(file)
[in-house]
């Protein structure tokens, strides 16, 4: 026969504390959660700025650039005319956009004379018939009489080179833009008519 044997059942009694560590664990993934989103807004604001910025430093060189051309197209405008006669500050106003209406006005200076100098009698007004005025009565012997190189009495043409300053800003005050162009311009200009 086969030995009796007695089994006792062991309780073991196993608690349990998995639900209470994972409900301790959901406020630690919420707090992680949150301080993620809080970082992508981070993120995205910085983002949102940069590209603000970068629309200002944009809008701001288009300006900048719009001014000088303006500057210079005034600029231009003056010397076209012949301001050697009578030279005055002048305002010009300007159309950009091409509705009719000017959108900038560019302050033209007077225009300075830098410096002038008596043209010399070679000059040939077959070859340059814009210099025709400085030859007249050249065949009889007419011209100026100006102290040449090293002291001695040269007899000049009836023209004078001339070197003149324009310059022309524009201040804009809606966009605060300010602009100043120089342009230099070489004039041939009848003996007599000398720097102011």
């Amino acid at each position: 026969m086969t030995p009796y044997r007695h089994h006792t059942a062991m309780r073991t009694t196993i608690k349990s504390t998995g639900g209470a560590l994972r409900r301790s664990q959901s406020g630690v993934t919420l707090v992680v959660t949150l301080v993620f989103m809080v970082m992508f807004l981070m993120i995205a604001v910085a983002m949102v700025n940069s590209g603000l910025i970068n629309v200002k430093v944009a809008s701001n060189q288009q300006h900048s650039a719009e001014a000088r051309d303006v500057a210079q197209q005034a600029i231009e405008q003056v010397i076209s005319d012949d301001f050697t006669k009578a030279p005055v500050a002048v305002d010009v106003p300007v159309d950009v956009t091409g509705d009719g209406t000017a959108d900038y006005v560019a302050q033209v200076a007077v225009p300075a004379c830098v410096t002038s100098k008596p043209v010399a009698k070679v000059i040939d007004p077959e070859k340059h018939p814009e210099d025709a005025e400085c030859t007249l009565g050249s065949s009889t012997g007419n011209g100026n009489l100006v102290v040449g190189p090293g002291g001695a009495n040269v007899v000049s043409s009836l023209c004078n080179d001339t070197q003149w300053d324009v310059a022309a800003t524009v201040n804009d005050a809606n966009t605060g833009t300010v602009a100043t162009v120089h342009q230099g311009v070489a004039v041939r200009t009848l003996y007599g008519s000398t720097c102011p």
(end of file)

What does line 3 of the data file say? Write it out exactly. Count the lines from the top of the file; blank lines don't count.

């Amino acid at each position: 026969m086969t030995p009796y044997r007695h089994h006792t059942a062991m309780r073991t009694t196993i608690k349990s504390t998995g639900g209470a560590l994972r409900r301790s664990q959901s406020g630690v993934t919420l707090v992680v959660t949150l301080v993620f989103m809080v970082m992508f807004l981070m993120i995205a604001v910085a983002m949102v700025n940069s590209g603000l910025i970068n629309v200002k430093v944009a809008s701001n060189q288009q300006h900048s650039a719009e001014a000088r051309d303006v500057a210079q197209q005034a600029i231009e405008q003056v010397i076209s005319d012949d301001f050697t006669k009578a030279p005055v500050a002048v305002d010009v106003p300007v159309d950009v956009t091409g509705d009719g209406t000017a959108d900038y006005v560019a302050q033209v200076a007077v225009p300075a004379c830098v410096t002038s100098k008596p043209v010399a009698k070679v000059i040939d007004p077959e070859k340059h018939p814009e210099d025709a005025e400085c030859t007249l009565g050249s065949s009889t012997g007419n011209g100026n009489l100006v102290v040449g190189p090293g002291g001695a009495n040269v007899v000049s043409s009836l023209c004078n080179d001339t070197q003149w300053d324009v310059a022309a800003t524009v201040n804009d005050a809606n966009t605060g833009t300010v602009a100043t162009v120089h342009q230099g311009v070489a004039v041939r200009t009848l003996y007599g008519s000398t720097c102011p």